Montreal’s Big Flush was good message management but hid deeper problems, according to new Concordia research
Sometimes there is a confluence of events in municipal politics that takes a serious problem, a collection of outsized personalities and potty humour and sloshes them around to create headline gold. Such was the Big Flush, an arguably overreported but undeniably rich media bonanza in 2015.
That year, the City of Montreal announced that serious repairs were needed to the municipal sewage system. To carry out critical maintenance work, eight billion litres of raw sewage were to be diverted into the St. Lawrence River over a 70-hour period in mid-November. The outcry — from environmentalists, aquatic sports fans, residents and media — was sustained for months. Nevertheless, after countless arguments in public and at City Hall, photo ops of the mayor in a hazmat suit, spats with federal authorities and the convening of a panel of scientists, the diversion proceeded as planned with no lasting ill effects on the health of the river.
For all its strangeness, the event provided a strong example of what Kregg Hetherington, an associate professor of sociology and anthropology in the Faculty of Arts and Science, calls “affective maintenance.”
Hetherington and PhD student Élie Jalbert recently published a paper in the journal Social Studies of Science. In it, they describe affective maintenance as a set of practices that “includes disqualifications of counterarguments, populist appeals that reorient emergent publics and deferrals and delegations to expert knowledge.”
“You could see the administration of then-mayor Denis Coderre play it out in real time,” Hetherington recalls.
“The first step is to just say there’s nothing to see here, everything is fine, and then deploy those narrative strategies. When that didn’t quite work, there was a populist attempt to say well, now that everybody is interested in sewers, everybody ought to take responsibility for them. Hence Coderre going down into the sewers in a hazmat suit, to show himself as one of the people rather than as a removed technocrat. That backfired, and there was a host of scatological memes afterwards. That was followed by a back and forth with the federal environment minister, who had issues of her own, and finally the convening of a panel of experts telling us that this is the right thing to do.”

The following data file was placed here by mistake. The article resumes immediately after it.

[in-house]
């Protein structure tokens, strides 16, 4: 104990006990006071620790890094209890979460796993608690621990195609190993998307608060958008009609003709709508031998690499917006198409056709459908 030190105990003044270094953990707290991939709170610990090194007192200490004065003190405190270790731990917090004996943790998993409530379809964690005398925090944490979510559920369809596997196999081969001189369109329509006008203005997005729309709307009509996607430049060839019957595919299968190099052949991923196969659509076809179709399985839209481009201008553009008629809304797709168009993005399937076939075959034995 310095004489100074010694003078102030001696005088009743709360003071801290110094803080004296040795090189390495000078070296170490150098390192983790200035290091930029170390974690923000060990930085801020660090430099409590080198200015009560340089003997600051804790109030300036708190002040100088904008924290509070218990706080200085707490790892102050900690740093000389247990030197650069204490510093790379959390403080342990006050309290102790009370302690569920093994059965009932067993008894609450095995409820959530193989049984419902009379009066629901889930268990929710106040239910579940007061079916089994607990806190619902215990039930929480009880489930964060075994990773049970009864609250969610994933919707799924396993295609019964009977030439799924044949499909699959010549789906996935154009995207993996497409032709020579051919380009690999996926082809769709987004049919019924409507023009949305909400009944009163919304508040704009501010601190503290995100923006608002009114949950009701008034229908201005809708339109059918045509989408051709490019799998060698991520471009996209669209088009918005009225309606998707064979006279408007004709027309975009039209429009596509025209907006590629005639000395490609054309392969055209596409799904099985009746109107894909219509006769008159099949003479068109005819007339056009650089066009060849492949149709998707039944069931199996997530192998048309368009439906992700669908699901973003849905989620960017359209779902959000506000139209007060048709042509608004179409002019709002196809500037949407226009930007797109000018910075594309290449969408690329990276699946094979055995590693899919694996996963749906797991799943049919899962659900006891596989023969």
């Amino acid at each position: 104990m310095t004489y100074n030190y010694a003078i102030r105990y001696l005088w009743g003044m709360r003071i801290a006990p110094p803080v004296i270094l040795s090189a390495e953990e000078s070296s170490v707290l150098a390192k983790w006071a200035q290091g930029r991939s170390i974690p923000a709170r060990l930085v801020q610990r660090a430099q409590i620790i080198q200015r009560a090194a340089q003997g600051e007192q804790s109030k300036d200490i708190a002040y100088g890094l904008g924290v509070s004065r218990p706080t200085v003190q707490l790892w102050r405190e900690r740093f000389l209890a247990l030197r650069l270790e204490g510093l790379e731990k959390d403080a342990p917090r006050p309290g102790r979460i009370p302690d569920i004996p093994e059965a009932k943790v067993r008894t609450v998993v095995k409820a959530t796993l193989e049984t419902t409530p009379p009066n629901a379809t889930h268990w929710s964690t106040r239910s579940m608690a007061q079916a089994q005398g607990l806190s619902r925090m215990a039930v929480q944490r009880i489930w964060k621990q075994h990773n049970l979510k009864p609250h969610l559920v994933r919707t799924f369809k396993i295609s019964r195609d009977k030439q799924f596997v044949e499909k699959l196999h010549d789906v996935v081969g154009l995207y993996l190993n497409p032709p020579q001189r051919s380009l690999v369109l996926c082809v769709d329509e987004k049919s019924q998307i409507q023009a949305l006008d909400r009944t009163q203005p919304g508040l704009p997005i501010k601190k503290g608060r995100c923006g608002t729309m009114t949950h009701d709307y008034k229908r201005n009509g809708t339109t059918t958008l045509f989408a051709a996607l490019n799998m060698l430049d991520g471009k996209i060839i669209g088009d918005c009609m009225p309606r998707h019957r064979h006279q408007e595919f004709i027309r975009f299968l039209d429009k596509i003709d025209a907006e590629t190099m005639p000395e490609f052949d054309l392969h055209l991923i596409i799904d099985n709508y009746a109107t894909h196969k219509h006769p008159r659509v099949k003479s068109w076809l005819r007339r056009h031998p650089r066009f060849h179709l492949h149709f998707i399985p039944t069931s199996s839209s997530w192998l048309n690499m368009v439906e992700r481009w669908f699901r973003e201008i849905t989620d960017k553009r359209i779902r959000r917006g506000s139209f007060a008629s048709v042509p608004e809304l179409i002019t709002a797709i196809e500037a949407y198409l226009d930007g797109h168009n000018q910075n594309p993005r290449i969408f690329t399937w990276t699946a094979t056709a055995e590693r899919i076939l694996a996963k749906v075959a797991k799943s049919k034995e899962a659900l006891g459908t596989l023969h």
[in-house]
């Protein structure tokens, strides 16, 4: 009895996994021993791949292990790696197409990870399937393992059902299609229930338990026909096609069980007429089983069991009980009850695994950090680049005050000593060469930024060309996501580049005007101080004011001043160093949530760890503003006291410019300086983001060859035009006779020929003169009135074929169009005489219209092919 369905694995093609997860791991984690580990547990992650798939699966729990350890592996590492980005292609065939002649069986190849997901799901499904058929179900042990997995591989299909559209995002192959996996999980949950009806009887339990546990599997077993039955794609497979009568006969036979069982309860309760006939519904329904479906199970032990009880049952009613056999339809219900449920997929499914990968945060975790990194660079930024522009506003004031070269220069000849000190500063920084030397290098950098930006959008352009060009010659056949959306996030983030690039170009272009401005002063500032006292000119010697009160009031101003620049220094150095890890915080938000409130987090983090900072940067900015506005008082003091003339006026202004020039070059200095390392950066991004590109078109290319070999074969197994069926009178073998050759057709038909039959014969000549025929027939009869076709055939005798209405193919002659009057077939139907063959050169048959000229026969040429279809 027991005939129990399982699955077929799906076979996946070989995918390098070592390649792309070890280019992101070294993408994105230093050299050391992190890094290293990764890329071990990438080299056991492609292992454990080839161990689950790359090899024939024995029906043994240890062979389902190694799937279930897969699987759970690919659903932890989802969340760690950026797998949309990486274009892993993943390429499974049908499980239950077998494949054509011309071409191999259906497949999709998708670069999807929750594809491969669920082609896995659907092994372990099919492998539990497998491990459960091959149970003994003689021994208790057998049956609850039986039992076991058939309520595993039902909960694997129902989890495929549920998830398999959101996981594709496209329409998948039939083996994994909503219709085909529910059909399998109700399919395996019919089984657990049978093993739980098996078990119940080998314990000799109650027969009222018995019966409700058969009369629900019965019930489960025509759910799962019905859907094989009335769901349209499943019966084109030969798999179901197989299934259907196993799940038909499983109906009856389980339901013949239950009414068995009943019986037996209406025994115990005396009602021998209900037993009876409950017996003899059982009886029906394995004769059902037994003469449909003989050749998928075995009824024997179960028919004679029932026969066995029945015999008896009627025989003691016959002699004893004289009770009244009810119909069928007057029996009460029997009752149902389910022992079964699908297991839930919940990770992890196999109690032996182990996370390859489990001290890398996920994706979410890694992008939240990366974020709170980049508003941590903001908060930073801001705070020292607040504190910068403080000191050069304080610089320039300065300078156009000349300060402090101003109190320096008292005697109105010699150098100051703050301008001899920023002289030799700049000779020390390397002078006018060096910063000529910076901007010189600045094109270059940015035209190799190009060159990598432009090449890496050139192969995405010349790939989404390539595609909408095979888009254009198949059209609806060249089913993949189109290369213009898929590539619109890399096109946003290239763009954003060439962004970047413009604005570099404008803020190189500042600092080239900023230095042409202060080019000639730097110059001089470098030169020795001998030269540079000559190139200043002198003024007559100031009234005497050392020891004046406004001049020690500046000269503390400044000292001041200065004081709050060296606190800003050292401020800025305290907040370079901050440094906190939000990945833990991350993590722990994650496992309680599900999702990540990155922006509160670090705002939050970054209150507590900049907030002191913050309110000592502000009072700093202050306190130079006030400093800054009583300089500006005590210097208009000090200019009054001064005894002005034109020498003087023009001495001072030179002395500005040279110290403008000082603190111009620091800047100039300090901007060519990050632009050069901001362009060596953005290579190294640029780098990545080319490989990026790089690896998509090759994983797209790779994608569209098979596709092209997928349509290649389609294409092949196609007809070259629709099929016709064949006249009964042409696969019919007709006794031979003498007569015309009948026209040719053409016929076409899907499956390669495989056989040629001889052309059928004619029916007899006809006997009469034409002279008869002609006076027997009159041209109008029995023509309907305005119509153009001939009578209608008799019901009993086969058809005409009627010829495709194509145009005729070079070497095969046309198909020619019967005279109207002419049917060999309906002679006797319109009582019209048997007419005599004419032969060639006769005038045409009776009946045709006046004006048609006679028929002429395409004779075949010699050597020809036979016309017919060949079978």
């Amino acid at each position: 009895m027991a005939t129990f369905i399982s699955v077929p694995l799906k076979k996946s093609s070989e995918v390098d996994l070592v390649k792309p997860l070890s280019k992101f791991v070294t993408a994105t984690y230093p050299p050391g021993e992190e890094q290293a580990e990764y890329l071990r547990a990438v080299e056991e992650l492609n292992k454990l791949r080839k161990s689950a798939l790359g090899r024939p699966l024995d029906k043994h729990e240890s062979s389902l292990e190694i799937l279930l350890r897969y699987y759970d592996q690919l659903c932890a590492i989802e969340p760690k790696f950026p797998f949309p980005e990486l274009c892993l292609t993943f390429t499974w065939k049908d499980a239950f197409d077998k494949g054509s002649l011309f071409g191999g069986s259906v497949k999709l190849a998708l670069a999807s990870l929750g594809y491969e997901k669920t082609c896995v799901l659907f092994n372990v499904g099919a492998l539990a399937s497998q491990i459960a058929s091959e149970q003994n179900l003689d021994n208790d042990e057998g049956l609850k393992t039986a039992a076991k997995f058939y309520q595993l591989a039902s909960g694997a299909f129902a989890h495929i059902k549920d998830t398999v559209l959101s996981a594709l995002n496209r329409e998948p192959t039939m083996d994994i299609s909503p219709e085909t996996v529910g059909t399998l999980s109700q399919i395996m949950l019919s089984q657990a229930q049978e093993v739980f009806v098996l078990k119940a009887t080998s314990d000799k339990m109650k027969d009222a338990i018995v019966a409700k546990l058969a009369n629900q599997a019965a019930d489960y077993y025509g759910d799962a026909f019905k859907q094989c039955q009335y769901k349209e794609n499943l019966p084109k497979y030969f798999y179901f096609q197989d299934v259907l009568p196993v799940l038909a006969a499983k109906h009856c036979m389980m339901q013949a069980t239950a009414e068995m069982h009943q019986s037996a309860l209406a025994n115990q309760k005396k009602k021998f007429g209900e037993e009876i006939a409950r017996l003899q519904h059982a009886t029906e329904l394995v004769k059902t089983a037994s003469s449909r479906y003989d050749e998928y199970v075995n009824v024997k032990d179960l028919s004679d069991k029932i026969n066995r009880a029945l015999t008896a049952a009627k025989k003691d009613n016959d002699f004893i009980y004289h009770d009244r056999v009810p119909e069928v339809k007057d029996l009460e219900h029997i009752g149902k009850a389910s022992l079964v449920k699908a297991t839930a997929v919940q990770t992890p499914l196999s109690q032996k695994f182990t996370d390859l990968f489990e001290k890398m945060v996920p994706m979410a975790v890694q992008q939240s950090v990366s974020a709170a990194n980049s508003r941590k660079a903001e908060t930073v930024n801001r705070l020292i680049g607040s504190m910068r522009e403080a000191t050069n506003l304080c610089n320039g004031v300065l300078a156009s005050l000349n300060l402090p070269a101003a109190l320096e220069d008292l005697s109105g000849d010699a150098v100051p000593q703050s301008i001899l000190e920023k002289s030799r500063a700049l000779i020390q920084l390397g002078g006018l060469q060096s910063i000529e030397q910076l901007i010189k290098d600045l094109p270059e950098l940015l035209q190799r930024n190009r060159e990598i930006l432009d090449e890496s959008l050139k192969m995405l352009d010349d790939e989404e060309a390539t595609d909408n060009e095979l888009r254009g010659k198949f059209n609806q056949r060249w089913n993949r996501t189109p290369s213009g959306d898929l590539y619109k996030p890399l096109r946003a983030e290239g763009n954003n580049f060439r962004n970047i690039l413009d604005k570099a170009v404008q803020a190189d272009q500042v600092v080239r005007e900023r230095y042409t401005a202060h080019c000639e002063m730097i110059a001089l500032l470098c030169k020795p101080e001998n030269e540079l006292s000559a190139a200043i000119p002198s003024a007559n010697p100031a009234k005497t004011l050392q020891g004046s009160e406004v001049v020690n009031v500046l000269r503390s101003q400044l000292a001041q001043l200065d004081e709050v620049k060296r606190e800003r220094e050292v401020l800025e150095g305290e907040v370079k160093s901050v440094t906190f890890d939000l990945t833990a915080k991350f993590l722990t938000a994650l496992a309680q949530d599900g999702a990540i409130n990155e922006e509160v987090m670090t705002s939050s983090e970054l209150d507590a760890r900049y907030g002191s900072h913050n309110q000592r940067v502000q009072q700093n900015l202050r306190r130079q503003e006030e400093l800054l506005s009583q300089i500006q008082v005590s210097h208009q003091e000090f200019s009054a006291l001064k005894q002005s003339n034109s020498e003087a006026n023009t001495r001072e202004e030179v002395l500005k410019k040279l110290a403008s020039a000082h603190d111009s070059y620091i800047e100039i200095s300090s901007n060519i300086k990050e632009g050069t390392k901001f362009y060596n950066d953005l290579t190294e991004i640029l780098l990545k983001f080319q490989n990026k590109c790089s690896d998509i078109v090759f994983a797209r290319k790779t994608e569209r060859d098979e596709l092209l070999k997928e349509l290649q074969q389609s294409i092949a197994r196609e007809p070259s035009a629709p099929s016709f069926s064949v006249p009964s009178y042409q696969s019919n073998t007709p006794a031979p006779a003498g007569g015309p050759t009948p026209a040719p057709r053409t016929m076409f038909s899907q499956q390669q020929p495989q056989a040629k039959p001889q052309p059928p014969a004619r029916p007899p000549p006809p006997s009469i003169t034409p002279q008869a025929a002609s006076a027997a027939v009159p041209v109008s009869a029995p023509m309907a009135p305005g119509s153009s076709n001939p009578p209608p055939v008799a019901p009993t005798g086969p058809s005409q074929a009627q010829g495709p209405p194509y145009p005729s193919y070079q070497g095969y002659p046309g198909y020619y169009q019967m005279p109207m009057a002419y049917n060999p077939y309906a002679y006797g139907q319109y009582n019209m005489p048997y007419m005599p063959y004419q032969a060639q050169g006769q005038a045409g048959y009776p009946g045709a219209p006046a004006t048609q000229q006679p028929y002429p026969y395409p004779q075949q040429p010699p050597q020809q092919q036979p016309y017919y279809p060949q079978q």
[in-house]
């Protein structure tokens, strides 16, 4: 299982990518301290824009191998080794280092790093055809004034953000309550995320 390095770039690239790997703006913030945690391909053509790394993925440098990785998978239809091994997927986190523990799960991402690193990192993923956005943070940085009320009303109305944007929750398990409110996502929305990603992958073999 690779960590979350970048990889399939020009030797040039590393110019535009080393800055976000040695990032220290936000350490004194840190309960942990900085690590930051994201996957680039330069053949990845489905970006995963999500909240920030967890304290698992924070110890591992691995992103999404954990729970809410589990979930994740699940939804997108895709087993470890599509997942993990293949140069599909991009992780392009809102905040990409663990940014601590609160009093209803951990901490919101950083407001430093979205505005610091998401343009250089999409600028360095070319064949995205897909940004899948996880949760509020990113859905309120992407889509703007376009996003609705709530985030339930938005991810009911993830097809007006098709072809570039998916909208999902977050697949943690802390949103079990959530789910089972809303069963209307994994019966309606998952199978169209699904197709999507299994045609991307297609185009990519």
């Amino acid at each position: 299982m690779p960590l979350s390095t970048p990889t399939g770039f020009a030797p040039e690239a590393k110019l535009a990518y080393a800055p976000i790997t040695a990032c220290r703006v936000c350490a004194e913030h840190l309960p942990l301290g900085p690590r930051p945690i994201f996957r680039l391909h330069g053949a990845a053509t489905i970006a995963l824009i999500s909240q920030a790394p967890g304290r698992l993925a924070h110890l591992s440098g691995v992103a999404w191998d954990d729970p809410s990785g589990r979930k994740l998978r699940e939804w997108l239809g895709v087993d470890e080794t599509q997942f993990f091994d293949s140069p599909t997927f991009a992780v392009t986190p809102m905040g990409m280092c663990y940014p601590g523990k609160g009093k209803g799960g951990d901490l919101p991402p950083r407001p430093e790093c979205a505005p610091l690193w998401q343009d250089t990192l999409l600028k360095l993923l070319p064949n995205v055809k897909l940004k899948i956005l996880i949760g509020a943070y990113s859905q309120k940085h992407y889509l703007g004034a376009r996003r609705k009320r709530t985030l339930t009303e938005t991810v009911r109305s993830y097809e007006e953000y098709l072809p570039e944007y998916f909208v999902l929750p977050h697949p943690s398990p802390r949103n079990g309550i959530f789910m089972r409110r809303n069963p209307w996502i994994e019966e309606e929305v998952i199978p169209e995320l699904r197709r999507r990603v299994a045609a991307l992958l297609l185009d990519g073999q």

Expert advice didn’t add anything new to the conversation, but diluted criticism and bought the city time until the work was done and public attention moved on.
The study grew out of a project Hetherington began developing in 2017 that examines social encounters Montrealers have with water.
“The event was still fresh in people’s minds but nobody in our group really understood what had actually happened,” he says. “This research project began with the desire to dig into it, and it turned out to be a story that was full of characters that seeped into Montreal politics in a bunch of different, interesting ways.”
Infrastructure, he points out, works best when a city’s population does not think about it. When it does enter the public imagination, it is rarely good for municipal authorities, particularly in Montreal. At the time of the Big Flush, the Charbonneau Commission into the construction industry was just wrapping up, after laying bare systemic corruption in the way municipal construction contracts were managed.
But the event also serves as a warning for the way climate change will change the relationship Montreal — like every other city — has with water.
“We’re going to be much more aware of our sewers over the next couple of decades as we experience increased precipitation and flooding,” he notes. “I think the Big Flush stands as one of those moments where light bulbs went off for some people about how the city is built and how it is being managed.”
This project was funded with support from the Social Sciences and Humanities Research Council of Canada.
Read the cited paper: “The Big Flush of Montreal: On affective maintenance and infrastructural events.”